Macquarie University
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The construction of children in Australian family law child resistance cases

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posted on 2024-02-26, 03:40 authored by Aleysha Louise Roughley

A pertinent issue in Australian family law parenting cases is how the court responds to children who resist contact with one of their parents. In the literature, child resistance is usually labelled as parental alienation whereby children are deemed to have been manipulated by one parent to resist contact with the other. Critics have exposed how allegations of parental alienation have been gendered and that constructions of mothers as manipulative and vengeful have undermined crucial aims of the family law regime to protect children from violence. However, in focusing on gender, the literature has failed to consider the constructions of children and how these constructions may silence children and the reasons they are resisting a parent. Accordingly, this thesis draws on interdisciplinary perspectives on the construction of children to undertake a descriptive content analysis of case samples in which children are resisting contact with a parent and allegations of parental alienation are raised. This research was inspired by the High Court’s decision in the 2017 child resistance case, Bondelmonte & Bondelmonte. This case demonstrated the wide discretion Australian family law judges have in giving weight (or not) to a child’s views in determining what is in the best interests of the child. The analysis of case samples in this thesis revealed that, similar to Bondelmonte, the judges had a tendency to ascribe children as vulnerable, which diminished their status as rights-holders. Furthermore, children’s perceived vulnerability impacted on the weight judges gave to children’s views as the more vulnerable the court considered the child the less weight was given to their views. It was evident that this was the more likely outcome if the judge found parental alienation had occurred and if the child was resisting contact with a parent for reasons other than violence. Notably, instances were found where judicial concern about parental alienation appeared to silence the concerns of the child about having contact with a violent parent.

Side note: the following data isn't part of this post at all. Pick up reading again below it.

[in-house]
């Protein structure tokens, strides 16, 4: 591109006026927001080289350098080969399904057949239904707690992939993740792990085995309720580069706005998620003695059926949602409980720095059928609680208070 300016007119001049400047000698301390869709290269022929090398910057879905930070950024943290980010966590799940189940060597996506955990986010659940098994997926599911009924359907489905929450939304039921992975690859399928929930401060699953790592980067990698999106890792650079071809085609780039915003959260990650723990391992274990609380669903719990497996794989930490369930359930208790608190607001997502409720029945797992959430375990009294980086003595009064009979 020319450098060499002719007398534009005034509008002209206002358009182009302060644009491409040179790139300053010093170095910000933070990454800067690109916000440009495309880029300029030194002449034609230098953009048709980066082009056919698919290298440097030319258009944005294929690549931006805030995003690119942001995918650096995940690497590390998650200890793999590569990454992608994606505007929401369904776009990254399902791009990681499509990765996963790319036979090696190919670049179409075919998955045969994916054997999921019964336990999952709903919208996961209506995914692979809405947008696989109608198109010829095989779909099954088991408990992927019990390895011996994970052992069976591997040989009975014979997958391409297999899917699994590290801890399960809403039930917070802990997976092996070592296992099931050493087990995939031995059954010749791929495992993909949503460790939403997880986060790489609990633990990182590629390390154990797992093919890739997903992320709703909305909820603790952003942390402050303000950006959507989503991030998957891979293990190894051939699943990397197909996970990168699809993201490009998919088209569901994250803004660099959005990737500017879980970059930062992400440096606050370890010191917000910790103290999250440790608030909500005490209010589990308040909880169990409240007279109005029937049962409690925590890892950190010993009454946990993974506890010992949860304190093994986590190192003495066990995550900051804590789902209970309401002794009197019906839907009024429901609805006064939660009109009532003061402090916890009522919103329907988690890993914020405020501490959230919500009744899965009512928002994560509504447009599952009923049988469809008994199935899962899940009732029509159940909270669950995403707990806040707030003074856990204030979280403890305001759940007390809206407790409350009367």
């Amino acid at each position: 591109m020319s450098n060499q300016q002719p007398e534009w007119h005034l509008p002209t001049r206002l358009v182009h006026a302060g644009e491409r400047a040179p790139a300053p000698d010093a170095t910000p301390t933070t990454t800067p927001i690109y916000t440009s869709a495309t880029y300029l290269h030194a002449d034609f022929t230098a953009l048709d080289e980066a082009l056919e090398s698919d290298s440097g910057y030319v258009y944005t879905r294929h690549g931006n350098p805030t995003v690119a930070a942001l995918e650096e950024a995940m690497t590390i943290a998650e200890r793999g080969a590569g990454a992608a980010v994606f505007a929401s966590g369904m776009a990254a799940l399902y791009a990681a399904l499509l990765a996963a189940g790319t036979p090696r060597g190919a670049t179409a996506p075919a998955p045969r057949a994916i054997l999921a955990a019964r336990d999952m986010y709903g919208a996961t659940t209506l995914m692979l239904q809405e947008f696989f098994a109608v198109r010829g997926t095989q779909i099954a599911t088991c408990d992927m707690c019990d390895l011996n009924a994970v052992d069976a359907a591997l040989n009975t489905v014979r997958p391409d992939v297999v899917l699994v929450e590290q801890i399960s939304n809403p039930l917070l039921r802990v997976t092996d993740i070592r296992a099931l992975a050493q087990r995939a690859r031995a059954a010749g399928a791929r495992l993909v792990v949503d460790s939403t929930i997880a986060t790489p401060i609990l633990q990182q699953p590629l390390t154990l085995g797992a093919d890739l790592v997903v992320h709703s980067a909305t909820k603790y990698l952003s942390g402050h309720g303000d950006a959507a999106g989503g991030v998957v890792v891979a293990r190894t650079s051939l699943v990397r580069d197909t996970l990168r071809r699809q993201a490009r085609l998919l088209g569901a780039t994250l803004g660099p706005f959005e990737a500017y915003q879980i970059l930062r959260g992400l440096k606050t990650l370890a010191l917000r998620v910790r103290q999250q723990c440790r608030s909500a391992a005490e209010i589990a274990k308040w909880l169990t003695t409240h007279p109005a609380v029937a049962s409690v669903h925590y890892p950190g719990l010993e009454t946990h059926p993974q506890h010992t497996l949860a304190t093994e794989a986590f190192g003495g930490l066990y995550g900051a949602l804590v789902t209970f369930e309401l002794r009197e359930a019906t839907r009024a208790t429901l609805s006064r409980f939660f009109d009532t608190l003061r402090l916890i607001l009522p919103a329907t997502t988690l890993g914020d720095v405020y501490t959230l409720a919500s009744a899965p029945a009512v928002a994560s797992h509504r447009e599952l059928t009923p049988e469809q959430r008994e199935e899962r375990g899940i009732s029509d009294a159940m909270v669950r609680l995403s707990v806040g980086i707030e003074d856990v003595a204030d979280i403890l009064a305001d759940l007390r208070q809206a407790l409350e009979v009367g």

Table of Contents

Chapter 1: Introduction -- Chapter 2: Constructions of children -- Chapter 3: Australian legislative framework relating to children -- Chapter 4: Child resistance cases -- Chapter 5: Conclusion -- Bibliography -- Appendix

Awarding Institution

Macquarie University

Degree Type

Thesis MRes


Master of Research

Department, Centre or School

Macquarie Law School

Year of Award


Principal Supervisor

Francesca Dominello

Additional Supervisor 1

Katy Jenkins

Additional Supervisor 2

Katharine Rossmanith


Copyright: The Author Copyright disclaimer:






88 pages

Former Identifiers

AMIS ID: 284367

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